Scientific Studies of Marijuana Show Promise in Epilepsy Patients
Since legalization on December 10, 2012, parents desperate for hope and improvement in their child’s health have gone to drastic measures to get Colorado medical marijuana. Over the past three years, we have heard story after story of how a marijuana extract known as cannabidol (CBD) or “Charlotte’s Web” has been sought by parents of children with catastrophic epileptic seizures. The extract is thought to reduce the frequency of seizures and the legalization of cannabis in Colorado has led to the relocation of many families for the chance of getting access to this “new” treatment option.
Despite the stories of inspiration and signs of improvement, the scientific community has not been as excited about the use of the drug as treatment for children with epilepsy. Since studies hadn’t been completed on the use of the extract, the results thus far have been completely anecdotal – meaning there is no science behind the individual results. Some even dismissed positive results altogether as wishful thinking. That’s when the clinical trials began.
Two studies were conducted and results presented last week at the annual meeting held by the American Epilepsy Society. Both studies used GW Pharmaceutical’s investigational medicine Epidiolex, a liquid formula of cannabidiol. Neither resulted in conclusive findings, however both showed some positive discoveries needing further investigation.
Led by the director of The Comprehensive Epilepsy Center at NYU Langone Medical Center, Orrin Devinsky, the first study involved 261 patients with severe epilepsy with the average age of 11 years old. Each patient was given a drop of CBD in addition to their normal anti-seizure medication routine for three months. According to The Cannabist, seizures amongst the group had been reduced overall by 45 percent. Conversely, there were negative effects that were encountered as part of the study as well.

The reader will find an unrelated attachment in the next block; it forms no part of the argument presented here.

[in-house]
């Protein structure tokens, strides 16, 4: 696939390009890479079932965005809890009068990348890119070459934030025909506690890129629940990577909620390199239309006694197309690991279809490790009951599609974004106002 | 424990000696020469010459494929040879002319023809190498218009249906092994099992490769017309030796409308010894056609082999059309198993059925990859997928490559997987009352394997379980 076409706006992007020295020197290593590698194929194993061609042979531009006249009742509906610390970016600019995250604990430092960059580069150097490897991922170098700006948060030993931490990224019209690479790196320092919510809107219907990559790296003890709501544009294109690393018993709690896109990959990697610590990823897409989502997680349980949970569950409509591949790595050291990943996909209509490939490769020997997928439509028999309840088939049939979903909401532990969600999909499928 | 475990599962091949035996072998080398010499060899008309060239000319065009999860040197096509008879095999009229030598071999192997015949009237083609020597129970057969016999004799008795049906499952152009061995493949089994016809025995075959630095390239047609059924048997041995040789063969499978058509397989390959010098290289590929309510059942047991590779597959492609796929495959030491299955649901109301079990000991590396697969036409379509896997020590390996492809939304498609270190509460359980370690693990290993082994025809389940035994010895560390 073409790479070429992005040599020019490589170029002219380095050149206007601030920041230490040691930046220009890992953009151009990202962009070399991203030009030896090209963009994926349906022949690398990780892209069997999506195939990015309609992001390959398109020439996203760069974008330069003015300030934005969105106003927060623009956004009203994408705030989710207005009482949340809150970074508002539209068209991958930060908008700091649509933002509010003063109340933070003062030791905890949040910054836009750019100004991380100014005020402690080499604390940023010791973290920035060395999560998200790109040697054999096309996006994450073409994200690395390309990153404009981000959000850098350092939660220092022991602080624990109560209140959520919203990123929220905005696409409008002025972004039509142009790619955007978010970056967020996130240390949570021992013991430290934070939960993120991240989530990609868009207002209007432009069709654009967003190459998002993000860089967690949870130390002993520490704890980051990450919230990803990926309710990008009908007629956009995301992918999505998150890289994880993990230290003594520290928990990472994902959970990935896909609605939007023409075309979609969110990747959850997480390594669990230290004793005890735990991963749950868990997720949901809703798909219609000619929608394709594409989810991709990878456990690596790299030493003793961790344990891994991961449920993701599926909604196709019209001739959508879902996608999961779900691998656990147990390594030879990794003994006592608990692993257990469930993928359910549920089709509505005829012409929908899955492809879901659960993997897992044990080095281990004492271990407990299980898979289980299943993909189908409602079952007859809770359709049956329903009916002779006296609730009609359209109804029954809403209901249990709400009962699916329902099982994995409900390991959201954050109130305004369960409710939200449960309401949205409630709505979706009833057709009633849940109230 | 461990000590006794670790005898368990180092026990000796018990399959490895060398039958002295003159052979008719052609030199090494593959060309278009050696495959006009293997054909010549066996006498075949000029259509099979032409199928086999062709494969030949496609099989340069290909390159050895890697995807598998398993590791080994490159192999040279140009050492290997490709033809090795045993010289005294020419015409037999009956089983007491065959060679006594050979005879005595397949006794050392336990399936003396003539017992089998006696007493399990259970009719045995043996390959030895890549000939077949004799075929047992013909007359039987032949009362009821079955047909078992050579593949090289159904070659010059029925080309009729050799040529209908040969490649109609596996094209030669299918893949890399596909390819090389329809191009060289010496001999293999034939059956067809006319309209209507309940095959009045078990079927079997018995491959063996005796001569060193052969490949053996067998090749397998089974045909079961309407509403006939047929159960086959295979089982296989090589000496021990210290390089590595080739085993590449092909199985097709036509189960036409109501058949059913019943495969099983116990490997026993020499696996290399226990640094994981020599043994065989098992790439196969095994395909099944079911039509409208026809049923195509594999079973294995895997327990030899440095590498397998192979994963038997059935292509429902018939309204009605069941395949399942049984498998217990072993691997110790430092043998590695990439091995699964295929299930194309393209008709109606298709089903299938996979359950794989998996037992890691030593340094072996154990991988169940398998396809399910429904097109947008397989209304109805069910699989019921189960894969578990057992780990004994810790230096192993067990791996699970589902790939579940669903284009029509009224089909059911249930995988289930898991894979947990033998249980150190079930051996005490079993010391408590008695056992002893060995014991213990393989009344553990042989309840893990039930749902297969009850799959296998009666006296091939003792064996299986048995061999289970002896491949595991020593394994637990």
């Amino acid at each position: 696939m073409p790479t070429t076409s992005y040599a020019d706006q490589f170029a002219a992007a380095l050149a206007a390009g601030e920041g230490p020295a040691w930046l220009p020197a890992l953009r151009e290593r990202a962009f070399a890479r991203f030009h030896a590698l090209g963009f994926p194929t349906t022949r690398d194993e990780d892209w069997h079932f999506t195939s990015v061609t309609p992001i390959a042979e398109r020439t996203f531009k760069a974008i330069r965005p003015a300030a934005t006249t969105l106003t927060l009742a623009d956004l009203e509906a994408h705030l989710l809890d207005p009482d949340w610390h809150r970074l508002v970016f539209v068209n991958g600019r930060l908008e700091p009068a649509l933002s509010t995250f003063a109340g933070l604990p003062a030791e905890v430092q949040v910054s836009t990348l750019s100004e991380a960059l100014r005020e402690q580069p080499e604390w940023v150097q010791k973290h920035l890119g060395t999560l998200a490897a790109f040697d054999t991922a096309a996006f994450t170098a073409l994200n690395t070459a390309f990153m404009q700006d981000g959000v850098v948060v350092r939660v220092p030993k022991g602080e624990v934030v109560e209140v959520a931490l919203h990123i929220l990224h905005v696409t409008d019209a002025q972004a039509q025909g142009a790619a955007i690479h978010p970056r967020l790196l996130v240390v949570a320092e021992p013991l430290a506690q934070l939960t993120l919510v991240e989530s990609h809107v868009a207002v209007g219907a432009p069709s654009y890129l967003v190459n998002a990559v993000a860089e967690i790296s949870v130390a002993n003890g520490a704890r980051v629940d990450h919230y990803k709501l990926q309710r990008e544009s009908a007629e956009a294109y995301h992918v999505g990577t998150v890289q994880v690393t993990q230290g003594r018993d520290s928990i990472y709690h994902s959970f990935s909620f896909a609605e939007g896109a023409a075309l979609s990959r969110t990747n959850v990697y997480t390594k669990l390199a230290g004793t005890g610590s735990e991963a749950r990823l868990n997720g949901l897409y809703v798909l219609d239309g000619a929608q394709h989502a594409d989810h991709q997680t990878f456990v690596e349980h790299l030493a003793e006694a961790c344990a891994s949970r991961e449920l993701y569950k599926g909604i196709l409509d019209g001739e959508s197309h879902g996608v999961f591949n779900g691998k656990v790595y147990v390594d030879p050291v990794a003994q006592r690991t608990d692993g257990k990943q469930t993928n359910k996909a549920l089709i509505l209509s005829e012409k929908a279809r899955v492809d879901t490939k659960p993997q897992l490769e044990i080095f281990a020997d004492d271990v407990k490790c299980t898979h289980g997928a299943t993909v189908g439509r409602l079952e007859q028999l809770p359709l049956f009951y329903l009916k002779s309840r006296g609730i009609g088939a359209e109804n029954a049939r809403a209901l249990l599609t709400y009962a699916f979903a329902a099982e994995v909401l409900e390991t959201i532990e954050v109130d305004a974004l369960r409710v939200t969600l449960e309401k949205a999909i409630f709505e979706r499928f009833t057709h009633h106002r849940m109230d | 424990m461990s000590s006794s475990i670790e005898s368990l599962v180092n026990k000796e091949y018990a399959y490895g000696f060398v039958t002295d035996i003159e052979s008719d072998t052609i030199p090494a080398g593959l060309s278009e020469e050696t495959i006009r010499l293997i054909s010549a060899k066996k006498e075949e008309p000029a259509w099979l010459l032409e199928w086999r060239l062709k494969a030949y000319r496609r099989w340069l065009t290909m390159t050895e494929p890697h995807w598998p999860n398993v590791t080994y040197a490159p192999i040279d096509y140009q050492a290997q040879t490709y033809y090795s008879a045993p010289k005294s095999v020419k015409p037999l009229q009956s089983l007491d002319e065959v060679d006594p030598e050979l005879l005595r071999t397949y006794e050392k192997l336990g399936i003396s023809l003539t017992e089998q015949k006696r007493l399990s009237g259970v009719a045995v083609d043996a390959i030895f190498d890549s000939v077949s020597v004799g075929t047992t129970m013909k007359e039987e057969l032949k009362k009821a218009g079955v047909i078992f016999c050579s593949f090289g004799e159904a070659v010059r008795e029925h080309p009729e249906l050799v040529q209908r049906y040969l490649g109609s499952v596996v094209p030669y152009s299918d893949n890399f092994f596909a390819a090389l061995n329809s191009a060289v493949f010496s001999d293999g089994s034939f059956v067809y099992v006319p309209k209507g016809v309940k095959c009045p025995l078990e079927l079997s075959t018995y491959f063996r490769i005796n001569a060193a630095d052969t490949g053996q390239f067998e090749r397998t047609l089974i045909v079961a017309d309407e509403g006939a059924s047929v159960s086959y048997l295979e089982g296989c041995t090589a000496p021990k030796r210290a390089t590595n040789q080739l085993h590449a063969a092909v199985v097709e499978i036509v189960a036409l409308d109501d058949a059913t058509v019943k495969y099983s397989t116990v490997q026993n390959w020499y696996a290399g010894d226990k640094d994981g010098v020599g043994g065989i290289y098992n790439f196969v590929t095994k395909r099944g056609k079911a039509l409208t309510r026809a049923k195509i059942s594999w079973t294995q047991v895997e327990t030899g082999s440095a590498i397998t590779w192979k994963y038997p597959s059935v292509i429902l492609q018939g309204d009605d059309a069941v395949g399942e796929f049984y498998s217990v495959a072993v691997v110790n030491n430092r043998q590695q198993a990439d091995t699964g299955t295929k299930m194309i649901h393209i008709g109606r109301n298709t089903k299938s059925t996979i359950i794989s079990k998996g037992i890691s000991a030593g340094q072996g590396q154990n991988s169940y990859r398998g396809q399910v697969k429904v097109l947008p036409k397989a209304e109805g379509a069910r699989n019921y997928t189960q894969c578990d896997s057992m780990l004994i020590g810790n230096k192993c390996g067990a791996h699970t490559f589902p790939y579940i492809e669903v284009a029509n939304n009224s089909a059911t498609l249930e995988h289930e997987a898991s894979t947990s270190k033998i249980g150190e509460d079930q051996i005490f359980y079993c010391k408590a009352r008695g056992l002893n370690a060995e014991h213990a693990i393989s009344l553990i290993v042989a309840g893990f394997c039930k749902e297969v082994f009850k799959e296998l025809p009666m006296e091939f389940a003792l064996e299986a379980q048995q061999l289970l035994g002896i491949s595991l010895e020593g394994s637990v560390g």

Side effects such as diarrhea and changes to liver enzymes occurred in five percent of the patients. Another twelve percent didn’t complete the study and stopped taking the CBD dosage stating that there were no noticeable changes.
An additional study conducted at the University of California Benioff Children’s Hospital yielded a larger mix of results than the first study. This study took place over a one year period and only had 25 participants. Ten of the 25 children did experience a 50 percent reduction in their seizures. Twelve patients stopped taking the medication in this study as because it didn’t work. One patient began to have more frequent seizures.
What Does This Mean?
The studies combined are of a very small population of children living with debilitating epilepsy. While some results were positive, there is much more to study before we see the scientific community get behind cannabidiol as treatment for children with severe forms of epilepsy. While additional data will be available in the coming year, this is only the beginning of scientific research. Aside from the promising results in the studies, it is likely we will begin to see more studies conducted in the future.